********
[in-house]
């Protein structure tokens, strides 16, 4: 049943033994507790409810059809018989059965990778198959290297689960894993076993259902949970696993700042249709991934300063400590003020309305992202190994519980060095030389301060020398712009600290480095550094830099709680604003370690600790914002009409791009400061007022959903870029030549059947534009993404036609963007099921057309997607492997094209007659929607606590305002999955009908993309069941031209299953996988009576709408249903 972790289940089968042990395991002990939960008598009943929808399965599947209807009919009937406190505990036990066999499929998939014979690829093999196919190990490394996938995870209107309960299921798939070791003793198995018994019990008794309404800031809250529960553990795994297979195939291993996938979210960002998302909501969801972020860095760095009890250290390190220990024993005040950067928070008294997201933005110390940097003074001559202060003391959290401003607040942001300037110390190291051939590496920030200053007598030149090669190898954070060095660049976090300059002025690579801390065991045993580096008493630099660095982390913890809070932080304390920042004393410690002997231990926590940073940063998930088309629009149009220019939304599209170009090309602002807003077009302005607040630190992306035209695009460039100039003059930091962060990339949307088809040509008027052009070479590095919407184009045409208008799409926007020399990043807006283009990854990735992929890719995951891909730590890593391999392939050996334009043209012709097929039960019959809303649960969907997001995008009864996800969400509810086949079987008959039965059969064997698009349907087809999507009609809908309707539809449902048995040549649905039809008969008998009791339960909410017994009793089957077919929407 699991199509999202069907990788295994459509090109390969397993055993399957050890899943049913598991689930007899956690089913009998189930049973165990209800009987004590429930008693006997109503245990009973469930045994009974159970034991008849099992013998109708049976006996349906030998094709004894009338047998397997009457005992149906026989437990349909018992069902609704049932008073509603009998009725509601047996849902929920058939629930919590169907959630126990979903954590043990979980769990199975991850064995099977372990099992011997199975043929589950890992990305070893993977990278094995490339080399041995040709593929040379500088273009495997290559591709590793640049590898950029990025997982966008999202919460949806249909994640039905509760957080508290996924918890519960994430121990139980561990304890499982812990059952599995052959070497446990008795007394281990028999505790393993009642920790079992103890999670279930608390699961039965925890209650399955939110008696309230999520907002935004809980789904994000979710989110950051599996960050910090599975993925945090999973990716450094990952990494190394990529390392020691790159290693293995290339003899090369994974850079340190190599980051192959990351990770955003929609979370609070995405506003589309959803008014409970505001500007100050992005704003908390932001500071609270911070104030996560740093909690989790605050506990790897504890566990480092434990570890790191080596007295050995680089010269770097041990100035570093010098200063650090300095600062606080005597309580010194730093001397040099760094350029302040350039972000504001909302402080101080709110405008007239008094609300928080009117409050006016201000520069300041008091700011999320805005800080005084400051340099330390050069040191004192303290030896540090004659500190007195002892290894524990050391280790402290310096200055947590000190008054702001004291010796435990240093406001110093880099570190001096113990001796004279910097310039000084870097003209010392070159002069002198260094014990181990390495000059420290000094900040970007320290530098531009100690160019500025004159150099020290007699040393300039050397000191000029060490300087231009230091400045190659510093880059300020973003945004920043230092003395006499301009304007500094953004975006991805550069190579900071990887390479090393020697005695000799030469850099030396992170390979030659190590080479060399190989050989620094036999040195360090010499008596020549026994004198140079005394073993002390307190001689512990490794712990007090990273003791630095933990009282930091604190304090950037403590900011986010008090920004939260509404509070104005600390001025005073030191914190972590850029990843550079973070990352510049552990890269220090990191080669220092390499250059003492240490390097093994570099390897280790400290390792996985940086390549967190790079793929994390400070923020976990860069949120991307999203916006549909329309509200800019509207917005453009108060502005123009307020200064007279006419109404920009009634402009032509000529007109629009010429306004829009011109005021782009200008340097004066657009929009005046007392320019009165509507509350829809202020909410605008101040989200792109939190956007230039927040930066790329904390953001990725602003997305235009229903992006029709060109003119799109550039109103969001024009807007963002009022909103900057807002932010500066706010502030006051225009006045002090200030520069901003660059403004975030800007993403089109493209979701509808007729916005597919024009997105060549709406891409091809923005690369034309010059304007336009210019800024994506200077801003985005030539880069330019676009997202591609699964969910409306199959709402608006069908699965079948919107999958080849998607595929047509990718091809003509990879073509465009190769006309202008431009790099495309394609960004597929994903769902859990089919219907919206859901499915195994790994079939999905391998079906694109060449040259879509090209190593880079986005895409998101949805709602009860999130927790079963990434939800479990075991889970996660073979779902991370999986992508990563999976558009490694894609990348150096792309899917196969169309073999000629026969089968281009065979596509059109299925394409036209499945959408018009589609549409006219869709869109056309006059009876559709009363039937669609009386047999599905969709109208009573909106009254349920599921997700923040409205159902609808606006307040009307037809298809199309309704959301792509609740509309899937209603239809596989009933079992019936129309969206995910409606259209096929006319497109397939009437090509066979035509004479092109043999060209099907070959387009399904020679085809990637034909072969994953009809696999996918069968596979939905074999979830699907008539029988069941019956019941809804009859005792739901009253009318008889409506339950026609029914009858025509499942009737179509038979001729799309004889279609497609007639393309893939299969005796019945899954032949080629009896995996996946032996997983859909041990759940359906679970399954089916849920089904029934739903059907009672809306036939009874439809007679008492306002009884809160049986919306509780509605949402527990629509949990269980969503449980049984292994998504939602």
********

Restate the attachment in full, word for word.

[in-house]
């Protein structure tokens, strides 16, 4: 049943033994507790409810059809018989059965990778198959290297689960894993076993259902949970696993700042249709991934300063400590003020309305992202190994519980060095030389301060020398712009600290480095550094830099709680604003370690600790914002009409791009400061007022959903870029030549059947534009993404036609963007099921057309997607492997094209007659929607606590305002999955009908993309069941031209299953996988009576709408249903 972790289940089968042990395991002990939960008598009943929808399965599947209807009919009937406190505990036990066999499929998939014979690829093999196919190990490394996938995870209107309960299921798939070791003793198995018994019990008794309404800031809250529960553990795994297979195939291993996938979210960002998302909501969801972020860095760095009890250290390190220990024993005040950067928070008294997201933005110390940097003074001559202060003391959290401003607040942001300037110390190291051939590496920030200053007598030149090669190898954070060095660049976090300059002025690579801390065991045993580096008493630099660095982390913890809070932080304390920042004393410690002997231990926590940073940063998930088309629009149009220019939304599209170009090309602002807003077009302005607040630190992306035209695009460039100039003059930091962060990339949307088809040509008027052009070479590095919407184009045409208008799409926007020399990043807006283009990854990735992929890719995951891909730590890593391999392939050996334009043209012709097929039960019959809303649960969907997001995008009864996800969400509810086949079987008959039965059969064997698009349907087809999507009609809908309707539809449902048995040549649905039809008969008998009791339960909410017994009793089957077919929407 699991199509999202069907990788295994459509090109390969397993055993399957050890899943049913598991689930007899956690089913009998189930049973165990209800009987004590429930008693006997109503245990009973469930045994009974159970034991008849099992013998109708049976006996349906030998094709004894009338047998397997009457005992149906026989437990349909018992069902609704049932008073509603009998009725509601047996849902929920058939629930919590169907959630126990979903954590043990979980769990199975991850064995099977372990099992011997199975043929589950890992990305070893993977990278094995490339080399041995040709593929040379500088273009495997290559591709590793640049590898950029990025997982966008999202919460949806249909994640039905509760957080508290996924918890519960994430121990139980561990304890499982812990059952599995052959070497446990008795007394281990028999505790393993009642920790079992103890999670279930608390699961039965925890209650399955939110008696309230999520907002935004809980789904994000979710989110950051599996960050910090599975993925945090999973990716450094990952990494190394990529390392020691790159290693293995290339003899090369994974850079340190190599980051192959990351990770955003929609979370609070995405506003589309959803008014409970505001500007100050992005704003908390932001500071609270911070104030996560740093909690989790605050506990790897504890566990480092434990570890790191080596007295050995680089010269770097041990100035570093010098200063650090300095600062606080005597309580010194730093001397040099760094350029302040350039972000504001909302402080101080709110405008007239008094609300928080009117409050006016201000520069300041008091700011999320805005800080005084400051340099330390050069040191004192303290030896540090004659500190007195002892290894524990050391280790402290310096200055947590000190008054702001004291010796435990240093406001110093880099570190001096113990001796004279910097310039000084870097003209010392070159002069002198260094014990181990390495000059420290000094900040970007320290530098531009100690160019500025004159150099020290007699040393300039050397000191000029060490300087231009230091400045190659510093880059300020973003945004920043230092003395006499301009304007500094953004975006991805550069190579900071990887390479090393020697005695000799030469850099030396992170390979030659190590080479060399190989050989620094036999040195360090010499008596020549026994004198140079005394073993002390307190001689512990490794712990007090990273003791630095933990009282930091604190304090950037403590900011986010008090920004939260509404509070104005600390001025005073030191914190972590850029990843550079973070990352510049552990890269220090990191080669220092390499250059003492240490390097093994570099390897280790400290390792996985940086390549967190790079793929994390400070923020976990860069949120991307999203916006549909329309509200800019509207917005453009108060502005123009307020200064007279006419109404920009009634402009032509000529007109629009010429306004829009011109005021782009200008340097004066657009929009005046007392320019009165509507509350829809202020909410605008101040989200792109939190956007230039927040930066790329904390953001990725602003997305235009229903992006029709060109003119799109550039109103969001024009807007963002009022909103900057807002932010500066706010502030006051225009006045002090200030520069901003660059403004975030800007993403089109493209979701509808007729916005597919024009997105060549709406891409091809923005690369034309010059304007336009210019800024994506200077801003985005030539880069330019676009997202591609699964969910409306199959709402608006069908699965079948919107999958080849998607595929047509990718091809003509990879073509465009190769006309202008431009790099495309394609960004597929994903769902859990089919219907919206859901499915195994790994079939999905391998079906694109060449040259879509090209190593880079986005895409998101949805709602009860999130927790079963990434939800479990075991889970996660073979779902991370999986992508990563999976558009490694894609990348150096792309899917196969169309073999000629026969089968281009065979596509059109299925394409036209499945959408018009589609549409006219869709869109056309006059009876559709009363039937669609009386047999599905969709109208009573909106009254349920599921997700923040409205159902609808606006307040009307037809298809199309309704959301792509609740509309899937209603239809596989009933079992019936129309969206995910409606259209096929006319497109397939009437090509066979035509004479092109043999060209099907070959387009399904020679085809990637034909072969994953009809696999996918069968596979939905074999979830699907008539029988069941019956019941809804009859005792739901009253009318008889409506339950026609029914009858025509499942009737179509038979001729799309004889279609497609007639393309893939299969005796019945899954032949080629009896995996996946032996997983859909041990759940359906679970399954089916849920089904029934739903059907009672809306036939009874439809007679008492306002009884809160049986919306509780509605949402527990629509949990269980969503449980049984292994998504939602």